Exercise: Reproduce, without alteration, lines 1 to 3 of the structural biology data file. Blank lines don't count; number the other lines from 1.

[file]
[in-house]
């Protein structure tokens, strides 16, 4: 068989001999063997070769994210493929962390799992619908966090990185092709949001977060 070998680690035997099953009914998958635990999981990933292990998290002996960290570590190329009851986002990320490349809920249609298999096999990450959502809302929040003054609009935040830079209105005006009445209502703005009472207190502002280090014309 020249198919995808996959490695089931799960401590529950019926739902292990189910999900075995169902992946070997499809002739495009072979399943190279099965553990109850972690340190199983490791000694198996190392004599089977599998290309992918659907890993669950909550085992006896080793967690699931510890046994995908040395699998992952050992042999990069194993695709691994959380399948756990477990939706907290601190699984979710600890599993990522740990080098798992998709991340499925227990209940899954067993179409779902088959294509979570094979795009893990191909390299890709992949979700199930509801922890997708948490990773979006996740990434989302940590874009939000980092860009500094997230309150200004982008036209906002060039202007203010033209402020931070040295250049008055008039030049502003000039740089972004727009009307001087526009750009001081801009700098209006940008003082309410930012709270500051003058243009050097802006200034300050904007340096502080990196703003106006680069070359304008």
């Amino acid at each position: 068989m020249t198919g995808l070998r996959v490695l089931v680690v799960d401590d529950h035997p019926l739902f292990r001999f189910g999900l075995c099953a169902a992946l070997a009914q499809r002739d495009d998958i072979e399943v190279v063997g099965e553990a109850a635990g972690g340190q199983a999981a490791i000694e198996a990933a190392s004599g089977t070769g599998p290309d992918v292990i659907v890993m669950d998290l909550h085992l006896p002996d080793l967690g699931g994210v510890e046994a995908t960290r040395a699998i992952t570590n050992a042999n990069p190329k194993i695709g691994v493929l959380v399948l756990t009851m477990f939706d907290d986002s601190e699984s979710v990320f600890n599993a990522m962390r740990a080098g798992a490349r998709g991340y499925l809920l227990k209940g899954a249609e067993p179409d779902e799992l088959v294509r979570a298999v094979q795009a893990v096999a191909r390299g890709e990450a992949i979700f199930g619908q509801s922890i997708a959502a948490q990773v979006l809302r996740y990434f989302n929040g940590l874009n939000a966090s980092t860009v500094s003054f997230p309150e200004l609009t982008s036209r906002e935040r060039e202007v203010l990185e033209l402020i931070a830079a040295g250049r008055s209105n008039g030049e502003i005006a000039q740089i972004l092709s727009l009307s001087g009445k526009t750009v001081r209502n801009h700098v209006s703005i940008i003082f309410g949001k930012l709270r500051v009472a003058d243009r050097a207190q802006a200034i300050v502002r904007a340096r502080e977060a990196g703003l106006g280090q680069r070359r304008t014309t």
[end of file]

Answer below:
[in-house]
């Protein structure tokens, strides 16, 4: 068989001999063997070769994210493929962390799992619908966090990185092709949001977060 070998680690035997099953009914998958635990999981990933292990998290002996960290570590190329009851986002990320490349809920249609298999096999990450959502809302929040003054609009935040830079209105005006009445209502703005009472207190502002280090014309 020249198919995808996959490695089931799960401590529950019926739902292990189910999900075995169902992946070997499809002739495009072979399943190279099965553990109850972690340190199983490791000694198996190392004599089977599998290309992918659907890993669950909550085992006896080793967690699931510890046994995908040395699998992952050992042999990069194993695709691994959380399948756990477990939706907290601190699984979710600890599993990522740990080098798992998709991340499925227990209940899954067993179409779902088959294509979570094979795009893990191909390299890709992949979700199930509801922890997708948490990773979006996740990434989302940590874009939000980092860009500094997230309150200004982008036209906002060039202007203010033209402020931070040295250049008055008039030049502003000039740089972004727009009307001087526009750009001081801009700098209006940008003082309410930012709270500051003058243009050097802006200034300050904007340096502080990196703003106006680069070359304008």
């Amino acid at each position: 068989m020249t198919g995808l070998r996959v490695l089931v680690v799960d401590d529950h035997p019926l739902f292990r001999f189910g999900l075995c099953a169902a992946l070997a009914q499809r002739d495009d998958i072979e399943v190279v063997g099965e553990a109850a635990g972690g340190q199983a999981a490791i000694e198996a990933a190392s004599g089977t070769g599998p290309d992918v292990i659907v890993m669950d998290l909550h085992l006896p002996d080793l967690g699931g994210v510890e046994a995908t960290r040395a699998i992952t570590n050992a042999n990069p190329k194993i695709g691994v493929l959380v399948l756990t009851m477990f939706d907290d986002s601190e699984s979710v990320f600890n599993a990522m962390r740990a080098g798992a490349r998709g991340y499925l809920l227990k209940g899954a249609e067993p179409d779902e799992l088959v294509r979570a298999v094979q795009a893990v096999a191909r390299g890709e990450a992949i979700f199930g619908q509801s922890i997708a959502a948490q990773v979006l809302r996740y990434f989302n929040g940590l874009n939000a966090s980092t860009v500094s003054f997230p309150e200004l609009t982008s036209r906002e935040r060039e202007v203010l990185e033209l402020i931070a830079a040295g250049r008055s209105n008039g030049e502003i005006a000039q740089i972004l092709s727009l009307s001087g009445k526009t750009v001081r209502n801009h700098v209006s703005i940008i003082f309410g949001k930012l709270r500051v009472a003058d243009r050097a207190q802006a200034i300050v502002r904007a340096r502080e977060a990196g703003l106006g280090q680069r070359r304008t014309t």